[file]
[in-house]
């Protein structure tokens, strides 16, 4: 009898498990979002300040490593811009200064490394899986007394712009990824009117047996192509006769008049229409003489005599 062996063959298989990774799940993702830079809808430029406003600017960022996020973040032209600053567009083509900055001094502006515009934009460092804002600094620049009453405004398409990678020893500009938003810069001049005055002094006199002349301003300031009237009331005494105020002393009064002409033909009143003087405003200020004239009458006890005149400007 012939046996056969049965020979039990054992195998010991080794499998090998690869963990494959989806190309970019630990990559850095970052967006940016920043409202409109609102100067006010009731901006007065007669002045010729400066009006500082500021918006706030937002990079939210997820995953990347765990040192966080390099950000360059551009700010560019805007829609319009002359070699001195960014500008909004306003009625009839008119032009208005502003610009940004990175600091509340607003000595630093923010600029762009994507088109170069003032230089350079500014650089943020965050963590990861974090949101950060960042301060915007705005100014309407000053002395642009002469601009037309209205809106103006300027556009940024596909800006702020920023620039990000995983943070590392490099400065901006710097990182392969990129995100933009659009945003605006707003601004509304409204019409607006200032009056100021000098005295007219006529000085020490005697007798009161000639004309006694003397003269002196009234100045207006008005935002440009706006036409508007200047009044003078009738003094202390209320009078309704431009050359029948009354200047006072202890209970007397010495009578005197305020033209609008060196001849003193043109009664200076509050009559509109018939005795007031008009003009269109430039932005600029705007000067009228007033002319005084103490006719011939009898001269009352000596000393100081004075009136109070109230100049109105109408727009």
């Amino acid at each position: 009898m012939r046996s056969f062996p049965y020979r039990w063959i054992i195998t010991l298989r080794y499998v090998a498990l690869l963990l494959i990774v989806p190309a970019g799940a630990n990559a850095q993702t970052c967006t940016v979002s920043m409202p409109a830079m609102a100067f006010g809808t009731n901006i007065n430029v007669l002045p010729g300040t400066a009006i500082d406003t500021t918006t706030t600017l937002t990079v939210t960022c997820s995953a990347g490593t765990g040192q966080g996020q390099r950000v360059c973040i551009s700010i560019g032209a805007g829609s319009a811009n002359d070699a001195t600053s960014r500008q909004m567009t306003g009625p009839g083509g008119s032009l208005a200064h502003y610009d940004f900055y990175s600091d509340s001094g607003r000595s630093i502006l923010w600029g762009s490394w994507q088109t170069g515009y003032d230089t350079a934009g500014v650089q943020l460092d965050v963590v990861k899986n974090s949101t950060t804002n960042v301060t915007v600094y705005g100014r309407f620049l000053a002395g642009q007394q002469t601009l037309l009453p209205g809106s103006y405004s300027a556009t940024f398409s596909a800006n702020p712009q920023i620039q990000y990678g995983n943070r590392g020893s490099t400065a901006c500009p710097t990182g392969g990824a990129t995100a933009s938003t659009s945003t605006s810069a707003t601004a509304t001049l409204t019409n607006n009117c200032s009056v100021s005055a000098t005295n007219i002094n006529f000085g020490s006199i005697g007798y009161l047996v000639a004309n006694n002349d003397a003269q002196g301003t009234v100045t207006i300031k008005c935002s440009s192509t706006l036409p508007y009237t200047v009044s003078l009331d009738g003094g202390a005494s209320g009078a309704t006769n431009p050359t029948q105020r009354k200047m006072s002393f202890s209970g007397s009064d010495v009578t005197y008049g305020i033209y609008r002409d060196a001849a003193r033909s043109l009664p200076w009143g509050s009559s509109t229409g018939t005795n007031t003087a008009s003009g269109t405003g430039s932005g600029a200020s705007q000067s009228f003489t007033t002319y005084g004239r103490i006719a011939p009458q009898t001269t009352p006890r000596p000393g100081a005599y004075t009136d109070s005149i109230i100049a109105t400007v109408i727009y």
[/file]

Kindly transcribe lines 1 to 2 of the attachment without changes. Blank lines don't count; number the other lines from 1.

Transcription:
[in-house]
């Protein structure tokens, strides 16, 4: 009898498990979002300040490593811009200064490394899986007394712009990824009117047996192509006769008049229409003489005599 062996063959298989990774799940993702830079809808430029406003600017960022996020973040032209600053567009083509900055001094502006515009934009460092804002600094620049009453405004398409990678020893500009938003810069001049005055002094006199002349301003300031009237009331005494105020002393009064002409033909009143003087405003200020004239009458006890005149400007 012939046996056969049965020979039990054992195998010991080794499998090998690869963990494959989806190309970019630990990559850095970052967006940016920043409202409109609102100067006010009731901006007065007669002045010729400066009006500082500021918006706030937002990079939210997820995953990347765990040192966080390099950000360059551009700010560019805007829609319009002359070699001195960014500008909004306003009625009839008119032009208005502003610009940004990175600091509340607003000595630093923010600029762009994507088109170069003032230089350079500014650089943020965050963590990861974090949101950060960042301060915007705005100014309407000053002395642009002469601009037309209205809106103006300027556009940024596909800006702020920023620039990000995983943070590392490099400065901006710097990182392969990129995100933009659009945003605006707003601004509304409204019409607006200032009056100021000098005295007219006529000085020490005697007798009161000639004309006694003397003269002196009234100045207006008005935002440009706006036409508007200047009044003078009738003094202390209320009078309704431009050359029948009354200047006072202890209970007397010495009578005197305020033209609008060196001849003193043109009664200076509050009559509109018939005795007031008009003009269109430039932005600029705007000067009228007033002319005084103490006719011939009898001269009352000596000393100081004075009136109070109230100049109105109408727009």